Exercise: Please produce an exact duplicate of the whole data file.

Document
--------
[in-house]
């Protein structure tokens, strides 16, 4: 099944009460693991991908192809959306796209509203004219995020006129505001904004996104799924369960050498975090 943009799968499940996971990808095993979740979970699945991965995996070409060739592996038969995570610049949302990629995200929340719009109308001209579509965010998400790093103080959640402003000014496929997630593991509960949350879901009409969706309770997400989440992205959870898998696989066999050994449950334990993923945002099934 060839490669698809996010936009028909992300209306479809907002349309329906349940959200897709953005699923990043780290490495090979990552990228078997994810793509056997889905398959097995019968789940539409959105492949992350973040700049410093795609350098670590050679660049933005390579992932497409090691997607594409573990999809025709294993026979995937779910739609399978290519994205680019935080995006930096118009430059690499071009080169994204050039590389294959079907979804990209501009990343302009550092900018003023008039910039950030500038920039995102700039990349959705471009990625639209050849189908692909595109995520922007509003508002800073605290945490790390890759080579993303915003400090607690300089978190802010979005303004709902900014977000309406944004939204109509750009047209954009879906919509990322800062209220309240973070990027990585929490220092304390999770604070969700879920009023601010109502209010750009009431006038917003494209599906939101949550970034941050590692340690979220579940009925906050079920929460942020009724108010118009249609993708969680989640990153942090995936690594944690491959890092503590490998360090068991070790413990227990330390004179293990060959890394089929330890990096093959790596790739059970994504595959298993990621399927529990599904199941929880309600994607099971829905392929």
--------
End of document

[in-house]
């Protein structure tokens, strides 16, 4: 099944009460693991991908192809959306796209509203004219995020006129505001904004996104799924369960050498975090 943009799968499940996971990808095993979740979970699945991965995996070409060739592996038969995570610049949302990629995200929340719009109308001209579509965010998400790093103080959640402003000014496929997630593991509960949350879901009409969706309770997400989440992205959870898998696989066999050994449950334990993923945002099934 060839490669698809996010936009028909992300209306479809907002349309329906349940959200897709953005699923990043780290490495090979990552990228078997994810793509056997889905398959097995019968789940539409959105492949992350973040700049410093795609350098670590050679660049933005390579992932497409090691997607594409573990999809025709294993026979995937779910739609399978290519994205680019935080995006930096118009430059690499071009080169994204050039590389294959079907979804990209501009990343302009550092900018003023008039910039950030500038920039995102700039990349959705471009990625639209050849189908692909595109995520922007509003508002800073605290945490790390890759080579993303915003400090607690300089978190802010979005303004709902900014977000309406944004939204109509750009047209954009879906919509990322800062209220309240973070990027990585929490220092304390999770604070969700879920009023601010109502209010750009009431006038917003494209599906939101949550970034941050590692340690979220579940009925906050079920929460942020009724108010118009249609993708969680989640990153942090995936690594944690491959890092503590490998360090068991070790413990227990330390004179293990060959890394089929330890990096093959790596790739059970994504595959298993990621399927529990599904199941929880309600994607099971829905392929």